How to Fight a Price War Essay

5507 Words Aug 2nd, 2016 23 Pages
If you find yourself

facing a price war, you'll need to understand how it started in order to respond effectively.
Often the best counterattack does not. involve a retaliatory price

How by Akshay R. Rao,
Mark E. Bergen, and

War

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Scott Davis

N THE BATTLE TO CAPTURE THE CUSTOMER,

companies use a wide range of tactics to ward off competitors. Increasingly, price is the weapon of choice - and frequently the skirmishing degenerates into a price war.
Creating low-price appeal is often the goal, hut the result of one retaliatory price slashing after another is often a precipitous decline in industry profits.
Look at the airline price wars of r992. When American Airlines, Northwest Airlines,
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• E-Trade and other electronic hrokers are changing the competitive terrain of financial services with their extraordinarily low-prieed brokerage services. The prevailing price for discount trades has fallen from $30 to $15 to $8 in the past few years.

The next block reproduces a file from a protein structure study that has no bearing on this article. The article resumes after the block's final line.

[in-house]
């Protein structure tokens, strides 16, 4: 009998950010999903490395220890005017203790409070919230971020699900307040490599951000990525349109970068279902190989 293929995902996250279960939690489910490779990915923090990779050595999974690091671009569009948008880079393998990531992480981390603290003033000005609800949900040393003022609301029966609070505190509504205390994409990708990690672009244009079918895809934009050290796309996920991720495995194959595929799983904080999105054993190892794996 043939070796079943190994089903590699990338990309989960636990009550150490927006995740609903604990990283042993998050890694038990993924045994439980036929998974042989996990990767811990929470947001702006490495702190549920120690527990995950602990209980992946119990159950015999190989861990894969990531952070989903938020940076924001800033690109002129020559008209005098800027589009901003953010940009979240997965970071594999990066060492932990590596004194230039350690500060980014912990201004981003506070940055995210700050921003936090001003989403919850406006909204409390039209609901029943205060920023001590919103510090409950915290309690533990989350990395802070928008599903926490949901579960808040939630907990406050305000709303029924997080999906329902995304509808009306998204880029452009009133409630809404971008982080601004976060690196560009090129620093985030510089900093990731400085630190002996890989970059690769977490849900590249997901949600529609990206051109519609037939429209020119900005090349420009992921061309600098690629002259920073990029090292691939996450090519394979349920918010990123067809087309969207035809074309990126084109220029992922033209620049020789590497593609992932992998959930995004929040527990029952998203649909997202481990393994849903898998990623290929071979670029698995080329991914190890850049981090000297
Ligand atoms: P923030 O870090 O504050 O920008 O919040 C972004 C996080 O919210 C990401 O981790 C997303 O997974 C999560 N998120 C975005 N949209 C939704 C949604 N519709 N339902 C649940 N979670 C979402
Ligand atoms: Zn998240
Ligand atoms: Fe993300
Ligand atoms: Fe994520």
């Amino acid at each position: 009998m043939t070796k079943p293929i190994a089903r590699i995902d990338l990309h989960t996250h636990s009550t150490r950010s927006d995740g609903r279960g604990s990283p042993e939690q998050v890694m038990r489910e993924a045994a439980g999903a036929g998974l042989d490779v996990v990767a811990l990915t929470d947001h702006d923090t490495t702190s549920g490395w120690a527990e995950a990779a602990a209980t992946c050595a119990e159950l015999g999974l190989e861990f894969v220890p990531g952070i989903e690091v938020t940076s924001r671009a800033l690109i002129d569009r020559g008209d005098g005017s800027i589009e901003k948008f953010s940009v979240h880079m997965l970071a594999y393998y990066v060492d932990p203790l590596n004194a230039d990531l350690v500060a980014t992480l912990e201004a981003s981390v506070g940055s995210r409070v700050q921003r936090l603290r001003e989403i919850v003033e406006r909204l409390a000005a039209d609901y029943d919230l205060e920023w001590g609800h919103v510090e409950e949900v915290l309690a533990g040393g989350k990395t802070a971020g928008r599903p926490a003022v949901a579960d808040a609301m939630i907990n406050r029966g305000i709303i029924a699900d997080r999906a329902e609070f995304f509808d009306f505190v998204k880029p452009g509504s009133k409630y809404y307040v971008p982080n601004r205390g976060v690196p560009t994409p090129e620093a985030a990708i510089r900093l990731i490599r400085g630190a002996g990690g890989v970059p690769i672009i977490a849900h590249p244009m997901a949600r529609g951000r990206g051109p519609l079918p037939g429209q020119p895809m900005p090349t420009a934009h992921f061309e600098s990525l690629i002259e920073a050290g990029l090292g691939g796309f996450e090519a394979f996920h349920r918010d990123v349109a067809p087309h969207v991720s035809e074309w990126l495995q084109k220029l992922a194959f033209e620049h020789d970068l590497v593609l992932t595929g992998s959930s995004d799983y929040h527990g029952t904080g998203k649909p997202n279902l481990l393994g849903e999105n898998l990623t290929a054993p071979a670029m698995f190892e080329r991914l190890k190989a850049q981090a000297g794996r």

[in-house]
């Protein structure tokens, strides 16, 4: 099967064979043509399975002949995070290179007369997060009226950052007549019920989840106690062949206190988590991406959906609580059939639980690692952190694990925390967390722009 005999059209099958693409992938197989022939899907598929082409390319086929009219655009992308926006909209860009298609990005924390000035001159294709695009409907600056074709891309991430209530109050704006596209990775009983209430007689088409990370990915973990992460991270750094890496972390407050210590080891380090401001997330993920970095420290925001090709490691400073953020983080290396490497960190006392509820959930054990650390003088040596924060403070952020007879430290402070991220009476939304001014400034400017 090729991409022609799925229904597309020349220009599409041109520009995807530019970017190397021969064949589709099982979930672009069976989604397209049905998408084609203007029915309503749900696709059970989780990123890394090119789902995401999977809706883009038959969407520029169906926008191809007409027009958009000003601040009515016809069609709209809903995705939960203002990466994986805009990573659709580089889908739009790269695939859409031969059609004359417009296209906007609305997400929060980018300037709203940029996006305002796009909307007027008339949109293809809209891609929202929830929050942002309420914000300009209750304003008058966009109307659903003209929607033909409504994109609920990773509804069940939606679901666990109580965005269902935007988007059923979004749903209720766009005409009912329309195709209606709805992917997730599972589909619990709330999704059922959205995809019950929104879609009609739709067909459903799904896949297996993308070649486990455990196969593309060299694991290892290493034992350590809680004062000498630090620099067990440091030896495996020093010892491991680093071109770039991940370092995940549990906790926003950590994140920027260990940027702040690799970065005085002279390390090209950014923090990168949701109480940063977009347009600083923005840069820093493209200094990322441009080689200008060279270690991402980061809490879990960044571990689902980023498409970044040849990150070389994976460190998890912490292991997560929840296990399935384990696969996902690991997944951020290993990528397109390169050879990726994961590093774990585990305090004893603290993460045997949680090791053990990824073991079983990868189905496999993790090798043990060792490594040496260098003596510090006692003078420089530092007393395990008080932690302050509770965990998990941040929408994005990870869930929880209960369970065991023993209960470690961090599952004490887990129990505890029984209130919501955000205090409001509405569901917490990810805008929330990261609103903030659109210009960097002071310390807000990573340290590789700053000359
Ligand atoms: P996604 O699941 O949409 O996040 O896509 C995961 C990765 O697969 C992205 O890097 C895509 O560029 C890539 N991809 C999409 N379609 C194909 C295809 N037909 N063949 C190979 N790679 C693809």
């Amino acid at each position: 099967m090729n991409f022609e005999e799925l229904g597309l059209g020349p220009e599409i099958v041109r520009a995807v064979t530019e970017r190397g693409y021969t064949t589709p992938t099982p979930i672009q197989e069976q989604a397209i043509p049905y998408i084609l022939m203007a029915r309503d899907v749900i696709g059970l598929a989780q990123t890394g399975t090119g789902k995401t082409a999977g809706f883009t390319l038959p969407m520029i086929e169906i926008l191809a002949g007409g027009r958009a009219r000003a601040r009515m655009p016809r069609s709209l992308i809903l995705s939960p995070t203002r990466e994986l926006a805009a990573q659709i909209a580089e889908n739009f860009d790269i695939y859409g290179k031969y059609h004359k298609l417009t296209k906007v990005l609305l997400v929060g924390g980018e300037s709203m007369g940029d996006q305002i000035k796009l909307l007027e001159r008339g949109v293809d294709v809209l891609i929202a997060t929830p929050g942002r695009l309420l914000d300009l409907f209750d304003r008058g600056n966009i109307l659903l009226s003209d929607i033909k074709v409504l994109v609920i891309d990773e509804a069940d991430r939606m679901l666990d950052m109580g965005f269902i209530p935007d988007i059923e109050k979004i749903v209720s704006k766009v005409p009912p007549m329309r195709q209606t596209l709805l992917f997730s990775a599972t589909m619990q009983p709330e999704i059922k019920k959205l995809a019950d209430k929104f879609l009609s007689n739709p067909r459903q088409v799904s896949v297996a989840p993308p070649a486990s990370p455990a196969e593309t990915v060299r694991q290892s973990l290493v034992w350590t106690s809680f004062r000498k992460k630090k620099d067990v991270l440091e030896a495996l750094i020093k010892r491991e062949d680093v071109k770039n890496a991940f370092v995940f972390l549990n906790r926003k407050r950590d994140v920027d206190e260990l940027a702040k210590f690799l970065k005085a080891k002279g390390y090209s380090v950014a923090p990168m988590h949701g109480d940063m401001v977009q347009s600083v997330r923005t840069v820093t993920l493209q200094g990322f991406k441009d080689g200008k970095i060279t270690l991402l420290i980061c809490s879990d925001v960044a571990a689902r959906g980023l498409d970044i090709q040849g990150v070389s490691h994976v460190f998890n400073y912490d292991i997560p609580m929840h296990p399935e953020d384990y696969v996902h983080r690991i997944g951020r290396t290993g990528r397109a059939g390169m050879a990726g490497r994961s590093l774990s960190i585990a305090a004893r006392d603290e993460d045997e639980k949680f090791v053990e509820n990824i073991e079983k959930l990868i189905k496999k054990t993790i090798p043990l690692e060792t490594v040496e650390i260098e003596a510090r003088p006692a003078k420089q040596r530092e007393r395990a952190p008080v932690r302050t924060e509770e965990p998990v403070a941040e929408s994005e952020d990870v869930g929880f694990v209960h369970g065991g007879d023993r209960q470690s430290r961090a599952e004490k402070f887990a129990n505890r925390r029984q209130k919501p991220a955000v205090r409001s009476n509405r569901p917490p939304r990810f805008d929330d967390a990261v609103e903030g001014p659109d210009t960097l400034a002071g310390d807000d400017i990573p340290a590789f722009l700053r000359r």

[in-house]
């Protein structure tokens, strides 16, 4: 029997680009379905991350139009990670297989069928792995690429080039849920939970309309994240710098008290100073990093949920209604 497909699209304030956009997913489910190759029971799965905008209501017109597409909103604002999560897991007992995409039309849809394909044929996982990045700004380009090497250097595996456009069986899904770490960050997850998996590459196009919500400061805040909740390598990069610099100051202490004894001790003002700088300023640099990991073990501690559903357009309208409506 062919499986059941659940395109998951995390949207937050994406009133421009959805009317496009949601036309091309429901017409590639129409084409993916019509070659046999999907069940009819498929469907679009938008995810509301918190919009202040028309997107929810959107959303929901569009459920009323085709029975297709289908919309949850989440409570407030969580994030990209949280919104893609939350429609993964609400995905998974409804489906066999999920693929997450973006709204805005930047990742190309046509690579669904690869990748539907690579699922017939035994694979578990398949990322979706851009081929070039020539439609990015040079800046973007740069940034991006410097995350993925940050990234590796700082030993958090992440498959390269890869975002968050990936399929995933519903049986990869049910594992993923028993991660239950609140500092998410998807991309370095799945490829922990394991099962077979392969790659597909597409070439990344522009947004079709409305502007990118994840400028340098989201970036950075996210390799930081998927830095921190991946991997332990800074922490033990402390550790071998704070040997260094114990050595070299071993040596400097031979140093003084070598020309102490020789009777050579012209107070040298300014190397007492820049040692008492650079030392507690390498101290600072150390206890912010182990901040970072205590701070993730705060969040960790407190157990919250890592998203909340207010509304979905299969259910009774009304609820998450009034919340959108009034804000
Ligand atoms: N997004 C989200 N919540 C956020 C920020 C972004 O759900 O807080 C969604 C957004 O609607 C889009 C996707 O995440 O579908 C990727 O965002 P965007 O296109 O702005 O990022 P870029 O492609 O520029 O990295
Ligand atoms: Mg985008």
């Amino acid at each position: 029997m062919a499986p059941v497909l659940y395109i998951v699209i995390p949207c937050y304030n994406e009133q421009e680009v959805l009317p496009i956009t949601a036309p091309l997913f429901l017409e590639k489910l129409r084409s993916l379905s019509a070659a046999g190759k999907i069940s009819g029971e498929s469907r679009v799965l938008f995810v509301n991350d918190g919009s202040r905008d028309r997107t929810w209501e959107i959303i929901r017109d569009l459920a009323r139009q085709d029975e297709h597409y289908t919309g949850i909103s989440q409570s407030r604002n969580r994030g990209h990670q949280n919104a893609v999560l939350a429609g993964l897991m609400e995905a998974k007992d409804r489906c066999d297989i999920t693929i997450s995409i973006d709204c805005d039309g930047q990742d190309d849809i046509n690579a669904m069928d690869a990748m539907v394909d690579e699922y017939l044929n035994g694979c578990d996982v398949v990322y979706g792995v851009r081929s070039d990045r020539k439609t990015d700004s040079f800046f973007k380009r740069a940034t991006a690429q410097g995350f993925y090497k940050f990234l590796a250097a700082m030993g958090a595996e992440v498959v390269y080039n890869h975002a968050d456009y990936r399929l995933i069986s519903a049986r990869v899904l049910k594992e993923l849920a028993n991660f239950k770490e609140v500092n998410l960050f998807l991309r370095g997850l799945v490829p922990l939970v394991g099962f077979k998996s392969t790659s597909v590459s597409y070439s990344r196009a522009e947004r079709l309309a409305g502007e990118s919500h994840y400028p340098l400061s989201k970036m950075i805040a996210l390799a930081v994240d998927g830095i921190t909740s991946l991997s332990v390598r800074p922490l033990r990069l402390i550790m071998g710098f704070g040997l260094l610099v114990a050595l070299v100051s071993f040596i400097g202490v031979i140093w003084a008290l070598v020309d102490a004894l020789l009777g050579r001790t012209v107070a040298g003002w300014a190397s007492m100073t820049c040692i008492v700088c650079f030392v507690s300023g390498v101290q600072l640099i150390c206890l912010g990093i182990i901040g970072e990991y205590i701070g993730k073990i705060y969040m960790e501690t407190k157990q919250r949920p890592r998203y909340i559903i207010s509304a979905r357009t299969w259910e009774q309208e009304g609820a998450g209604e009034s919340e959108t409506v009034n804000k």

There is little doubt, in the first example, that the major players in the long-distance phone business are in a price war. Price reductions, per-second billing, and free ealls are the principal weapons the players hring to the competitive arena. There is little talk from any of the carriers ahout service, qual-

Price wars are becoming more common because managers tend to view a price change as an easy, quick, and reversible action. ity, brand equity, and other nonpriee factors that might add value to a product or service. Virtually every eompetitive move is based on price, and every counter measure is a retaliatory price cut.
In the second example, the competitive situation is subtly different - and yet still very much a price war. E-Trade's success demonstrates how the emergence of the Internet has fundamentally changed the cost of doing business. Consequently, even businesses such as Charles Schwab, which used to compete primarily on low-price appeal, are chanting
Aksbay R, Rao is an associate professor and coordinator of the doctoral program in the department of marketing at the University of Minnesota's Carlson School of Management in Minneapolis. Mark E. Bergen is an

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